April brings such a choice of beautiful fresh flowers and foliage that it is hard to choose which ones to suggest.
Starting with a choice shrub, Viburnum plicatum, with white or pale rose flowers that look like a lacecap Hydrangea flower. They have flat lacecap saucer sized blooms and the leaves turn red in autumn. There are many varieties such as Summer Snowflake, Lanarth or Mariesii. All can become large up to 3m tall and wide if left un-pruned. They can tolerate most soils except dry soils and grow in sun or light shade.
April and early May brings out the main Cherry blossom season. Some become huge and spreading trees but there are smaller varieties. Plant well away from houses as roots can cause damage. Prunus Umineko will get to about 7m in time and has small single white flowers. Prunus Kursar grows to a similar size in height but has pink flowers and also coppery coloured young leaves that turn orangey red in autumn.
Many perennials start flowering this month. Pulsatilla vulgaris Grandis or Pasque flower is associated with Easter. They have silky fan foliage and flower buds which are very soft to the touch. Flowers are mauve, red or white. They need a sunny place and well drained soil so are great for rockery or a border next to a path.
Another small perennial for damp conditions is Primula denticulata or Drumstick Primula, with round heads of mauve, purple, lavender or white flowers on tall stems. The photo shows a plant next to a stream and they are fine by pond sides or damp areas of your garden.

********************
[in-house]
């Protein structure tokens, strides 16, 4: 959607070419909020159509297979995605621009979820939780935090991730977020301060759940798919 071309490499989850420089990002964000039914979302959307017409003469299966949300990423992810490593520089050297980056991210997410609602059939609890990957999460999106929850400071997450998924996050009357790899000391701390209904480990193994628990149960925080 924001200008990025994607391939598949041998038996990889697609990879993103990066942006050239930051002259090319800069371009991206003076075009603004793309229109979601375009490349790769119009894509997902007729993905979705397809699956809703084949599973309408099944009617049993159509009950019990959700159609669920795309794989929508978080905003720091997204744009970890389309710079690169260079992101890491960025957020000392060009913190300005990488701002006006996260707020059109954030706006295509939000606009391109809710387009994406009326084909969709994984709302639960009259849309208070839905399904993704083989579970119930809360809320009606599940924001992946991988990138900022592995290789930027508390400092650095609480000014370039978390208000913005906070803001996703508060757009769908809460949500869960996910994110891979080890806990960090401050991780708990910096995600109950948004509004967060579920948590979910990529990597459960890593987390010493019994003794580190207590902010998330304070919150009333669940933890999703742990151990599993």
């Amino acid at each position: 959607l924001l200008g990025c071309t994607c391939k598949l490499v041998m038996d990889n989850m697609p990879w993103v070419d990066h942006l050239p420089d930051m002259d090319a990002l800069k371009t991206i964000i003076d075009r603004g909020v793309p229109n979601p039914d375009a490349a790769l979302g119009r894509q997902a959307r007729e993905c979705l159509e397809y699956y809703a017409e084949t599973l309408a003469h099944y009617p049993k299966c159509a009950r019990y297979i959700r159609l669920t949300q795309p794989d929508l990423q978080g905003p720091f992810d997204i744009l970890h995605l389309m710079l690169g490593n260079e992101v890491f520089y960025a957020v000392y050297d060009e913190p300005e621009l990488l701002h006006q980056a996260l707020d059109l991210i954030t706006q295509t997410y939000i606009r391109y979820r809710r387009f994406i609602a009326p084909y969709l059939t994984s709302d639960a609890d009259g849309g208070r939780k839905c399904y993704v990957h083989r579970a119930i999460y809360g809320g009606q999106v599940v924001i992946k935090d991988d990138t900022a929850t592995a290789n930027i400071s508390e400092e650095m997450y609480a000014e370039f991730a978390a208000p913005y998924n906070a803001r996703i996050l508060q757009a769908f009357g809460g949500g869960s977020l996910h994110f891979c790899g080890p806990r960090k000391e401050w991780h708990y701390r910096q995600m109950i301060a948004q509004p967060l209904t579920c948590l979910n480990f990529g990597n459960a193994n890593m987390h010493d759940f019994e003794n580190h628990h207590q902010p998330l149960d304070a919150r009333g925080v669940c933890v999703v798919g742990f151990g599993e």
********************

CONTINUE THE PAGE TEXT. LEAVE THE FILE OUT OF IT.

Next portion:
One of my favourite plants for shady spots are the Pulmonaria or Lungworts. These can be superb for weed suppressing under larger shrubs growing up to 75cms across in good moisture retentive soil. In spring they have white, pink or blue flowers then the foliage takes over with spotted white or silvery leaves.
Once the Forsythia and Ribes (Ornamental Currant) have finished flowering, prune back to keep them in shape. They will produce new stems that will flower next year. Start sowing seeds of vegetables outside, such as Lettuce, Peas, Radishes, Spinach and Carrots. Plant out your “chitted” potatoes, deeply in soil with lots of compost added in the planting trench. Feed any plants with a general pelleted fertilizer such as Growmore.
If you would like to visit gardens, look out for gardens open under the National Gardens Scheme where all proceeds go to charities including Marie Cure Cancer Care and Macmillan Cancer Support. Open on 21st April is All Fours Farm at Aston by Budworth, Northwich. A country garden with a range of borders, pond and a formal knot garden. It is next door to the family rose nursery so you can look for a new rose for your garden.